Co-insurance refers to the percentage you have to pay after your deductible is met and before your out-of-pocket maximum is hit. So, if a person has a 10% coinsurance, a $5,000 deductible, and a $1,0000 Out-of-Pocket Maximum, after paying the first $5,000 dollars, they’d only have to pay 10% of all services that have a coinsurance. So if they’d paid $5,000 already and had a medical bill for $1000, they’d only have to pay for $100 dollars for it or 10% of $1000.
Finally, co-pay just means a person pays that amount for each visit or service. If a plan says a doctor visit has a $30 copay, a person will always have to pay $30 to see a doctor.
When individuals are trying to determine the best plan for them, they have to consider how much in medical costs they typically accrue. The sad truth is that insurance tends to be a gamble between security and affordability. If a person expects significant medical costs, they will want a plan with a lower deductible, so the benefits kick in right away. If they don’t expect any major medical cost, they can go with a higher deductible plan that typically costs much less.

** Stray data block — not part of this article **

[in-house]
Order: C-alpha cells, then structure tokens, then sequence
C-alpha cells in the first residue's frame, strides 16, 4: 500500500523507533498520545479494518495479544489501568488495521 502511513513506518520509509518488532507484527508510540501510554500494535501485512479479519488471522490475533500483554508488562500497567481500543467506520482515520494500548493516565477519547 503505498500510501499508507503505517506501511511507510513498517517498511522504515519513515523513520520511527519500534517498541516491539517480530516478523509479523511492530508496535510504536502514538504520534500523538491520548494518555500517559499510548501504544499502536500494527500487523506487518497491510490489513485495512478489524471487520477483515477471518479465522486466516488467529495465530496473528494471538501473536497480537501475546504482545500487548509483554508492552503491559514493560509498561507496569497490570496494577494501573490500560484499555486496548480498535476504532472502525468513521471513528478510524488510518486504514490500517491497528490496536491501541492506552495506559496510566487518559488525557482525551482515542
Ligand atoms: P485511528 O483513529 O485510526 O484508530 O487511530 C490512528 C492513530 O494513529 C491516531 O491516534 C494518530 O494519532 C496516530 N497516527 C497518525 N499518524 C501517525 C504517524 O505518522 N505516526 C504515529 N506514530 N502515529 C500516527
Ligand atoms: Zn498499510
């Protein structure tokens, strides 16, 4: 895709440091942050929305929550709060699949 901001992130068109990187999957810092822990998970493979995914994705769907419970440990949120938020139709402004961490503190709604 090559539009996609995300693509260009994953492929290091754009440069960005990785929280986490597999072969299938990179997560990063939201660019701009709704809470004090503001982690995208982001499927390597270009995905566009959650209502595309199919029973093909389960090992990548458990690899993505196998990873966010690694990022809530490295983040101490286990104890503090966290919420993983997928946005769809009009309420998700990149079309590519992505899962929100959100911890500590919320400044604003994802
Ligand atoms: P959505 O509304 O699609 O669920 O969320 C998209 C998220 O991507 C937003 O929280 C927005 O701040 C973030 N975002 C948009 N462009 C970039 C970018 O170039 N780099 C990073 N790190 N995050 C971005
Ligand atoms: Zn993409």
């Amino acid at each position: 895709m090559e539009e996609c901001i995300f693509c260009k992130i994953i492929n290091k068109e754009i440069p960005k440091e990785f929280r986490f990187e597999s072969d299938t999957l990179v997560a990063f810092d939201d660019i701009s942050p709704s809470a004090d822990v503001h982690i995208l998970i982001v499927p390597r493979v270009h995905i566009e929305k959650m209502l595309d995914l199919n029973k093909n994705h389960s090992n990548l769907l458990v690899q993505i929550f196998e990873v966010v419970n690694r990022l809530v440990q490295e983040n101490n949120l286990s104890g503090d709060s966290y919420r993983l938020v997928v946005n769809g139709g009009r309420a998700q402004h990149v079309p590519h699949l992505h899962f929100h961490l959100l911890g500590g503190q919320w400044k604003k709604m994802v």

Now that we have some of the basic terms down, let’s look at benefit summaries.
Every plan will give an individual a summary of benefits which lets them know what is covered and to what extent. If a person routinely sees a specialist, they’ll want a plan that covers specialists. If they have specific conditions or specific risks, it is important to look for plans that cover those. There is always a brief summary of the benefits as well as a comprehensive benefit packet that describes everything.
Even if it appears that something is covered it is always best to confirm with an insurance agency in writing, prior to scheduling a service.
I mentioned earlier that if someone has insurance through their work, they don’t qualify for the marketplace or marketplace savings. However, if their workplace insurance plan isn’t covering their medical issues or needs, it may be less expensive in the long run to purchase a plan at cost through a private insurance company.
So, let’s say a person pays only $1,000 a year for workplace health insurance, but accrues $10,000 in cost from health care services their insurance didn’t cover. It may be beneficial for them to purchase a private plan through an insurance company that could cost $4,000 a year, but cover their needed medical expense and therefore save them money.